The Best Moments From The Supergirl Series Premiere
It seems like we’ve been waiting for the Supergirl premiere for lightyears, and it’s finally here! The series took flight on CBS last night, and it was everything we could have hoped for.
Sure, it was pilot-y, but it was also full of good old-fashioned fun, an incredibly affable protagonist in Kara Danvers (Melissa Benoist), and the inclusions of some long overdue superheroine butt-kicking on our TV screens. Here are the nine best moments from tonight’s episode…
Kara peaces out of Krypton
One of the most compelling aspects of Kara’s story is that she left Krypton when she was 12. This means that, though she grew up on Earth in many ways, she still remembers and is influenced by her time on her home planet. This also means that, yes, while she has a family in the Danvers of Midvale, she still misses her Kryptonian kin.
As we learn in the pilot’s opening moments, 12-year-old Kara was tasked with the heaviest babysitting job this side of “Adventures in Babysitting.” She is sent from an exploding Krypton to look after her baby cousin Kal-El—aka Superman—on Earth. Her spaceship gets stuck in the phantom zone, which means she doesn’t show up on our planet until after Kal-El has already grown and made a name for himself. That’s OK. Earth has enough problems to go around…
Kara straight-up saves a plane
When the plane Kara’s adopted sister Alex (Chyler Leigh) is flying has electrical failure over National City, Kara doesn’t hesitate to use her dormant powers to save her sister. This has the added consequence of putting her very visibly on the National City radar. Though her sister yells at her for exposing her powers like that, Kara isn’t sorry—which is one of the coolest things about this character. Kara has no qualms with her superhero identity, and there is barely any learning curve whatsoever when it comes to her powers. Helping people comes naturally to this alien woman, and she revels in her purpose.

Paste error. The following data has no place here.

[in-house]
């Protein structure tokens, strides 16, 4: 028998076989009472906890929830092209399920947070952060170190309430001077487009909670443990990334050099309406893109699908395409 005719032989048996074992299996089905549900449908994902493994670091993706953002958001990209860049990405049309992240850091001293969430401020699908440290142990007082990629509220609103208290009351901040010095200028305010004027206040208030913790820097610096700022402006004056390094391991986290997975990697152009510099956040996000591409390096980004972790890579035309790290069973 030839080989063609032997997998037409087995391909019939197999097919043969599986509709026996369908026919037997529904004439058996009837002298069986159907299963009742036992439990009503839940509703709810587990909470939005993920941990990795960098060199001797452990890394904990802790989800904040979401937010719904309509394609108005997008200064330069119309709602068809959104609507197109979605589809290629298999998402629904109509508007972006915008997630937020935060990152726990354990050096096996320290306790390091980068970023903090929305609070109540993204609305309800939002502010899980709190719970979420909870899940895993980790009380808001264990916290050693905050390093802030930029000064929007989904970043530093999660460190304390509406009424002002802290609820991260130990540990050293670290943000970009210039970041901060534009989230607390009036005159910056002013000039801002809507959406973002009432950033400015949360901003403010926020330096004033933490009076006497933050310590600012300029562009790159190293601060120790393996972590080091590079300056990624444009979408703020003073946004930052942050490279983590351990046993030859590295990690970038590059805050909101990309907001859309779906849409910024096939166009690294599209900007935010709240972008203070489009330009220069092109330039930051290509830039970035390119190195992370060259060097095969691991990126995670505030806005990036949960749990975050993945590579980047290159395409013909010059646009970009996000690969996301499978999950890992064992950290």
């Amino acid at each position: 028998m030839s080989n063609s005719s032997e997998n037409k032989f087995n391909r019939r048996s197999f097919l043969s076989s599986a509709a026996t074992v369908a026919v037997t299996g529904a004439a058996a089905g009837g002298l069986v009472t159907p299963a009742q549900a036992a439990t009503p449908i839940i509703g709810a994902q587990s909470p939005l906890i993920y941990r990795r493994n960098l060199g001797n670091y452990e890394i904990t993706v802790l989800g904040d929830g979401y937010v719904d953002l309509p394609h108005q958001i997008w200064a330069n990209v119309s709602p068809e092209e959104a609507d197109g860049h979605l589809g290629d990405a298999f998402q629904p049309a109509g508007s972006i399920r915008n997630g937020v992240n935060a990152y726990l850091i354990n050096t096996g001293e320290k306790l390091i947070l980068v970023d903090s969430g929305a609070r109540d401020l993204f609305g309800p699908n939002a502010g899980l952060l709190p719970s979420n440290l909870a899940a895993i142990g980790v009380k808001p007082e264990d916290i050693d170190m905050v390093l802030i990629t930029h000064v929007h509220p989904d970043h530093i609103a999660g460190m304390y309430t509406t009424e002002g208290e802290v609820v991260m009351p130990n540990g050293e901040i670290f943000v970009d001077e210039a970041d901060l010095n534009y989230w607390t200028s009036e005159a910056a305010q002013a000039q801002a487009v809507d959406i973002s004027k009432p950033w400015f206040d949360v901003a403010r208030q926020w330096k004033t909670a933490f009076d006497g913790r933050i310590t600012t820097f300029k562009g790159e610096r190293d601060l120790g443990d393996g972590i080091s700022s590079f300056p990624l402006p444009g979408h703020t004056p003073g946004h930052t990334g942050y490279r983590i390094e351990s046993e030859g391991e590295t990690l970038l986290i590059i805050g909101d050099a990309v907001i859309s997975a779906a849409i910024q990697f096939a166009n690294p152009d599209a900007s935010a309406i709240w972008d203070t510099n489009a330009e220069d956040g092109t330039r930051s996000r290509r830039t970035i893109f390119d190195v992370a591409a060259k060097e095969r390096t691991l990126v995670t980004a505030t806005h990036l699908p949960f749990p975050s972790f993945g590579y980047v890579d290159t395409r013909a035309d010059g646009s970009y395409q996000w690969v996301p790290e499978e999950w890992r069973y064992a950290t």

Kara’s boss is terrible, but we kind of love her
Kara works as the personal assistant to Cat Grant, the CEO and founder of CatCo Worldwide Media. Supergirl is not only the savior to the people on that doomed plane, but to the CatCo employees about to be laid off in a dwindling print market. The appearance of Supergirl, a name Cat christens herself, means more papers sold and the delay of layoffs. It’s pretty cool to see a superhero who isn’t only helping with the more dramatic problems, like plane crashes, but the more mundane and slowly devastating problems, like unemployment.
Kara works with a bunch of hunks
Supergirl is being billed as a workplace drama, in addition to its superhero elements, and, so far, that workplace drama is defined by some hunks. Kara’s work bestie, Winn Schott (played by Broadway star Jeremy Jordan), is the first person outside of her family who learns her secret. He is immediately on board, helping her craft her signature look. He is also seemingly totally in love with her.
Elsewhere in the office is new guy hunk James Olsen (Mehcad Brooks), who also knows Kara’s secret because he was sent to assist her by his friend Superman. (So many hunks, so little time. For the record, we’re declaring ourselves #TeamJara at this time, with the option of switching to #TeamKwinn, of course.)